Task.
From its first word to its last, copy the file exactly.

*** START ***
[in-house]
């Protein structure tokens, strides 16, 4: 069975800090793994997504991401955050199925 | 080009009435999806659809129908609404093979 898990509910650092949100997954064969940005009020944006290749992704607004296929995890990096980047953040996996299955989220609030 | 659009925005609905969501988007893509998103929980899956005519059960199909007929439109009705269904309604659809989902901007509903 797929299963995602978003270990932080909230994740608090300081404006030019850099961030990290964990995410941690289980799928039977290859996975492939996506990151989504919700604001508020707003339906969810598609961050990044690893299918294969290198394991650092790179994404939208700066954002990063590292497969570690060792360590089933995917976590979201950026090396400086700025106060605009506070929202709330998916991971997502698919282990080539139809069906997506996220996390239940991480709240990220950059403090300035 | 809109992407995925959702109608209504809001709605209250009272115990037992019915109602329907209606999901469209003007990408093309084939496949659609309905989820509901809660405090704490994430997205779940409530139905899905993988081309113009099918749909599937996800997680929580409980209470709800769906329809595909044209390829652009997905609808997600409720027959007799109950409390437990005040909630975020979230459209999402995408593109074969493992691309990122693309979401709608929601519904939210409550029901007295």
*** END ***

[in-house]
């Protein structure tokens, strides 16, 4: 069975800090793994997504991401955050199925 | 080009009435999806659809129908609404093979 898990509910650092949100997954064969940005009020944006290749992704607004296929995890990096980047953040996996299955989220609030 | 659009925005609905969501988007893509998103929980899956005519059960199909007929439109009705269904309604659809989902901007509903 797929299963995602978003270990932080909230994740608090300081404006030019850099961030990290964990995410941690289980799928039977290859996975492939996506990151989504919700604001508020707003339906969810598609961050990044690893299918294969290198394991650092790179994404939208700066954002990063590292497969570690060792360590089933995917976590979201950026090396400086700025106060605009506070929202709330998916991971997502698919282990080539139809069906997506996220996390239940991480709240990220950059403090300035 | 809109992407995925959702109608209504809001709605209250009272115990037992019915109602329907209606999901469209003007990408093309084939496949659609309905989820509901809660405090704490994430997205779940409530139905899905993988081309113009099918749909599937996800997680929580409980209470709800769906329809595909044209390829652009997905609808997600409720027959007799109950409390437990005040909630975020979230459209999402995408593109074969493992691309990122693309979401709608929601519904939210409550029901007295």